President Carter: We hope you will encourage our students to come to your country not only for academic instruction and in advanced sciences but also to learn more about your people and your country.
Vice Premier Deng: But when a student comes to China, there must be some minimum living conditions available, and we do not have enough of that so we still need at least a short period of transition before we can accept more.
President Carter: One thing that concerns us, once you decide how many of our students can come to China: We want you to be flexible and not exclude some students unless it is absolutely necessary.
Vice Premier Deng: We adopt an open attitude, and these students will not be affected by their political or ideological beliefs. We have no worries of being influenced by your social system or your ideology, just like you are not expressing any worries about our students expressing their point of view and ideology.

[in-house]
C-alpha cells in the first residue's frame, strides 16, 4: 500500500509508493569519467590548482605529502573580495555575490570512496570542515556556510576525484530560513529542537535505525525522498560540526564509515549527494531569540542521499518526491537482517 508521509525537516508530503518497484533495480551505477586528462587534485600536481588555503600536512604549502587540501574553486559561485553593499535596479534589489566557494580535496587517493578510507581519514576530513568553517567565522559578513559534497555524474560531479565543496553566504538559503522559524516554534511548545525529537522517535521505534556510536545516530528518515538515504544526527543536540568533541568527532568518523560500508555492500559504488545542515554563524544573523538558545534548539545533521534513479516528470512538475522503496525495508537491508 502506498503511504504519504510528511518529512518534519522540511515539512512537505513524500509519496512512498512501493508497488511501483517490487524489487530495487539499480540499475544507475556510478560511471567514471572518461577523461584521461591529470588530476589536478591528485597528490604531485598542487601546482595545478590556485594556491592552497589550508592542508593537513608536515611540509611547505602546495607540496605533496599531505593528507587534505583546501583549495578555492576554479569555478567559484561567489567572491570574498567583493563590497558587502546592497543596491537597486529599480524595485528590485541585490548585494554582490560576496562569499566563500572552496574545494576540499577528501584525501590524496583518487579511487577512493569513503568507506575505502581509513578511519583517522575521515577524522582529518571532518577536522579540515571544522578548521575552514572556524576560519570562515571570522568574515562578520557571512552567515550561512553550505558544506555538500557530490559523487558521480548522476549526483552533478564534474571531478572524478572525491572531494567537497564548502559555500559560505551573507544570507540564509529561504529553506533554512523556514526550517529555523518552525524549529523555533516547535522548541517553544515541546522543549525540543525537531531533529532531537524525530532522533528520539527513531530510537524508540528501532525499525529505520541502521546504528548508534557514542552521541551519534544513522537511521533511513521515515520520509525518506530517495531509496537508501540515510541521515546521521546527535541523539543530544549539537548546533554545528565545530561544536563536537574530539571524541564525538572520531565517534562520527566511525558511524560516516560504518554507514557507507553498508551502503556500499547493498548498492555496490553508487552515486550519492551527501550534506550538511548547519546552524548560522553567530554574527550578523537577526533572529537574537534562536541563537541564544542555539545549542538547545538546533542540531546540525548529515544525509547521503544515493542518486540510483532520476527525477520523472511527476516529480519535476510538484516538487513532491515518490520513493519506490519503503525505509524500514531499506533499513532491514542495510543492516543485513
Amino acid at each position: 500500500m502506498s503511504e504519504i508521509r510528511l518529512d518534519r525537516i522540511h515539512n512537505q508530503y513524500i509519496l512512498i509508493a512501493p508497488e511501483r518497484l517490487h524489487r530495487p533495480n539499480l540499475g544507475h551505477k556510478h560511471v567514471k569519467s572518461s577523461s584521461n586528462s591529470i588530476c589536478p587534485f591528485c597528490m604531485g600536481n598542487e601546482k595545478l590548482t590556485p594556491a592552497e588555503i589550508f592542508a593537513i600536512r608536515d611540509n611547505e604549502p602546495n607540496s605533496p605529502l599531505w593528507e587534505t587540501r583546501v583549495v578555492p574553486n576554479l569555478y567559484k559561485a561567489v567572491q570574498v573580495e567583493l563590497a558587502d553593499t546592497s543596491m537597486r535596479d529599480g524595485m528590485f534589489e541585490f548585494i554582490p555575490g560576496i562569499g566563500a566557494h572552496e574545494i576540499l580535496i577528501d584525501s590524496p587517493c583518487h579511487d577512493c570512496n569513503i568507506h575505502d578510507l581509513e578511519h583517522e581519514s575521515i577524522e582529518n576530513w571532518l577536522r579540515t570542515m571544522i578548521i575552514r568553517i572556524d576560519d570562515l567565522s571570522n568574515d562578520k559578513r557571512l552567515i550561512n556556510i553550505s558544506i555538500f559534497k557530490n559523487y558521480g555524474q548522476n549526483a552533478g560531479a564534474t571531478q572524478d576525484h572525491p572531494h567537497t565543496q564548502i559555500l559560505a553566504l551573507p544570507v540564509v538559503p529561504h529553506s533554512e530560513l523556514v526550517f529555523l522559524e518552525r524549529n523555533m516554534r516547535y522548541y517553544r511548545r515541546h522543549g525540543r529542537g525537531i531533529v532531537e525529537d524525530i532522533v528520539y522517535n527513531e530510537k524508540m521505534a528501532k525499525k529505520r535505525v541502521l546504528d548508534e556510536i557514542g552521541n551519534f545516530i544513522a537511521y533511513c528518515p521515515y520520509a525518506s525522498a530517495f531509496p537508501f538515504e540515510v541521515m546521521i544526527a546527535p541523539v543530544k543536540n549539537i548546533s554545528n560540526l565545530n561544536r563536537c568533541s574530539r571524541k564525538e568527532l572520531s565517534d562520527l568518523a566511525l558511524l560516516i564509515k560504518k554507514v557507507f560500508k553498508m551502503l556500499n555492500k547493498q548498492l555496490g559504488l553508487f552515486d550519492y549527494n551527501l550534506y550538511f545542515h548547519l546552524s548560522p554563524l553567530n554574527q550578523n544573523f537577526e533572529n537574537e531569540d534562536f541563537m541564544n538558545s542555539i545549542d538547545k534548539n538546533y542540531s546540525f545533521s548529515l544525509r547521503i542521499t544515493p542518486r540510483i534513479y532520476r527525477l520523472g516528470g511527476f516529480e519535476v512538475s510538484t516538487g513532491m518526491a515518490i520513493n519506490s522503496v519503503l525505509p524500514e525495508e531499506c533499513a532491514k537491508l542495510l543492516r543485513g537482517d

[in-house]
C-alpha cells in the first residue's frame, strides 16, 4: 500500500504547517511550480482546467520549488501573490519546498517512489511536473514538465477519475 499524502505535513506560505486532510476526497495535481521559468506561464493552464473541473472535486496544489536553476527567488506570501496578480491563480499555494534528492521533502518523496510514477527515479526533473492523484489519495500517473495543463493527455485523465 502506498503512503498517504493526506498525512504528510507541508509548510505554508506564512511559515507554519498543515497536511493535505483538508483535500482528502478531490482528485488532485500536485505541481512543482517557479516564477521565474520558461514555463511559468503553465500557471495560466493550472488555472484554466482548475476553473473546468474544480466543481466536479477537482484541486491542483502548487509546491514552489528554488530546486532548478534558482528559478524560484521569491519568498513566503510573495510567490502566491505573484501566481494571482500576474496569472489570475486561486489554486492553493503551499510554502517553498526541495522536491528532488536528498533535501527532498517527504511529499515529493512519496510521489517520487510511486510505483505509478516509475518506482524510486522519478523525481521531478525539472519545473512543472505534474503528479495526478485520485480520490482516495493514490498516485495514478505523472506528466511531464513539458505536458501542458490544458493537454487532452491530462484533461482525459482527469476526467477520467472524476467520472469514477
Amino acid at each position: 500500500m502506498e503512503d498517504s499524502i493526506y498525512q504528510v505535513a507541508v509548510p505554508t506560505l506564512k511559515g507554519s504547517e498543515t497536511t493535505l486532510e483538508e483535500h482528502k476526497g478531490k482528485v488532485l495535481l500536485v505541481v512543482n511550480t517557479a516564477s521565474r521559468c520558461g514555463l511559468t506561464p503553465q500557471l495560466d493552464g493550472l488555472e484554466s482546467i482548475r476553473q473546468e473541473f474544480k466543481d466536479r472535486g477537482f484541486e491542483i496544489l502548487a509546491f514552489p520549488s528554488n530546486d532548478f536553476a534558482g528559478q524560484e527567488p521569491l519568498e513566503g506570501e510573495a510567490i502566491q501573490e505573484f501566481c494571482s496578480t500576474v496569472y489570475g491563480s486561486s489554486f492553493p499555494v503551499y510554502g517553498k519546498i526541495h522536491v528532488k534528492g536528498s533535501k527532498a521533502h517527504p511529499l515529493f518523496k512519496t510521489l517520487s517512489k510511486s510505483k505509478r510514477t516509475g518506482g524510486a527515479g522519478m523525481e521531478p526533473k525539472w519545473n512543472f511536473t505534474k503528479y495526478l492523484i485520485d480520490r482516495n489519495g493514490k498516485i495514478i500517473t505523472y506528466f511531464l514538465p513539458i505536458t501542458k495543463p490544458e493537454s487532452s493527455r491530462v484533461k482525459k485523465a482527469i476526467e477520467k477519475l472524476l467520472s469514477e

President Carter: I think both our nations are committed enough to our ideologies not to be concerned about the students’ attitudes.
Vice Premier Deng: Anyway, our students in the United States will not be able to play a subversive role, nor will your students in China.
President Carter: We would also like to have maximum exchange of journalists. I would be very pleased to send you 10,000 journalists.[Page 778]
Vice Premier Deng: That would be a bit too much.
President Carter: But they have a great commitment to maximum freedom of reporting without censorship and with an ability to report accurately the news from both sides. We will do everything we can to give this freedom to Chinese journalists who come here, and we would like a spirit of reciprocity.
(Vice Premier Fang Yi and Vice Minister Chang Wen-chin converse with the Vice Premier.)